100,000 people cut off from aid as military no longer protects key roads from ISIS and Boko Haram.
Both groups seem to be discovering new freedoms as the Nigerian military has tried a new approach to fighting the insurgents.
Reuters news service and the New York Times both have reported on the groups having a freer rein as Nigeria’s military has withdrawn to “super camps” in various parts of the country.
The new strategy, announced last month, masses military personnel in key towns that can be more easily defended and from which soldiers would better be able to respond to insurgent attacks.
But that leaves many areas unprotected, and in the words of a Reuters article on Monday the Islamic State is “filling the void.”
ISIS in West Africa evolved in 2016 as a group split from the Boko Haram insurgency, which itself started in 2009 in order to overthrow the government and establish an Islamic caliphate.
The New York Times on Friday reported that the faction has received propaganda guidance from the Islamic State in Syria.
“The army’s withdrawal into large bases has coincided with a string of insurgent raids on newly unprotected towns and has left the militants free to set up checkpoints on roads as they roam more freely across the countryside, according to three briefing notes from an international aid and development organization, two security officials and residents,” Reuters reported.
Soldiers are no longer protecting some key roads, cutting off access for humanitarians workers as more of the region falls under the sway of the insurgents, aid and security sources said.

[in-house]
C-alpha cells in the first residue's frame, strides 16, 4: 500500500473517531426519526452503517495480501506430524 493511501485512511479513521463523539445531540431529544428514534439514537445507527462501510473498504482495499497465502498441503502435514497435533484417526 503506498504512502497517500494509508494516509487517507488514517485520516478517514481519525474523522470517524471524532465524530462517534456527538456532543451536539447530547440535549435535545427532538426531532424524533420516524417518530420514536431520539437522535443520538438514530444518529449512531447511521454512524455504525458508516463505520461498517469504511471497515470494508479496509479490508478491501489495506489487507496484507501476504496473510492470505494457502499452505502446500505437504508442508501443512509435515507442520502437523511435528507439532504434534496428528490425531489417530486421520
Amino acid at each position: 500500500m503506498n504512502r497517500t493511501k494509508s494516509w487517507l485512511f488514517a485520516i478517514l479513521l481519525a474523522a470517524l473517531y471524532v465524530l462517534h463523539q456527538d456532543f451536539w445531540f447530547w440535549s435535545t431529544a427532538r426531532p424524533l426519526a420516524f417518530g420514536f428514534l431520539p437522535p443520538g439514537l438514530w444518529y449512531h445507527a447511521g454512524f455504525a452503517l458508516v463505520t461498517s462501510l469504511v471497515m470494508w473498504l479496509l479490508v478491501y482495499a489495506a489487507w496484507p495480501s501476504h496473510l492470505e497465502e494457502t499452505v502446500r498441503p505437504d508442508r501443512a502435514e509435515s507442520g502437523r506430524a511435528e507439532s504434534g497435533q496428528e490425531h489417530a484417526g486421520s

The population of towns being abandoned by the military is a combined 223,000 people, according to one of the aid agency briefing notes.
The military departures so far have cut off more than 100,000 people from aid and if more soldiers go, as many as 121,000 other civilians could flee their towns, one aid agency briefing note said.
At the same time, ISIS is trying to woo locals, the wire service said. Some residents said life is more stable in areas controlled by the insurgents.
In the northeastern town of Gubio, for example, an Islamic State fighter led evening prayers followed by a sermon, according to six people who live there.
“We are here to protect you, not to harm any one of you,” the IS fighter told residents. “Those with uniforms are your enemies, and we are here to deal with them and their supporters. You should feel free.”
Rather than flee to a government-controlled city such as Borno state’s capital Maiduguri, many Gubio residents stayed.
Meanwhile, Boko Haram militants are “still roaming the countryside with impunity,” the Times reported. This too is happening in the wake of the military’s new strategy. “Their fighters now have more sophisticated drones than the military and are well-armed after successful raids on military brigades, according to local politicians and security analysts.”
In spite of any stability ISIS purports to provide on a local level, the humanitarian situation overall is looking bleak. Said the Times, “The war with Boko Haram has devastated the population in rural northeast Nigeria, one of the poorest regions on earth. More than two million people have fled their homes, tens of thousands have been killed and many more injured, abducted and conscripted to join the fight. The International Committee of the Red Cross said this week that nearly 22,000 Nigerians have been reported missing during the crisis.”
“Some aid groups are scaling back, deeming the conflict so protracted that it is no longer an acute emergency,” the newspaper said.
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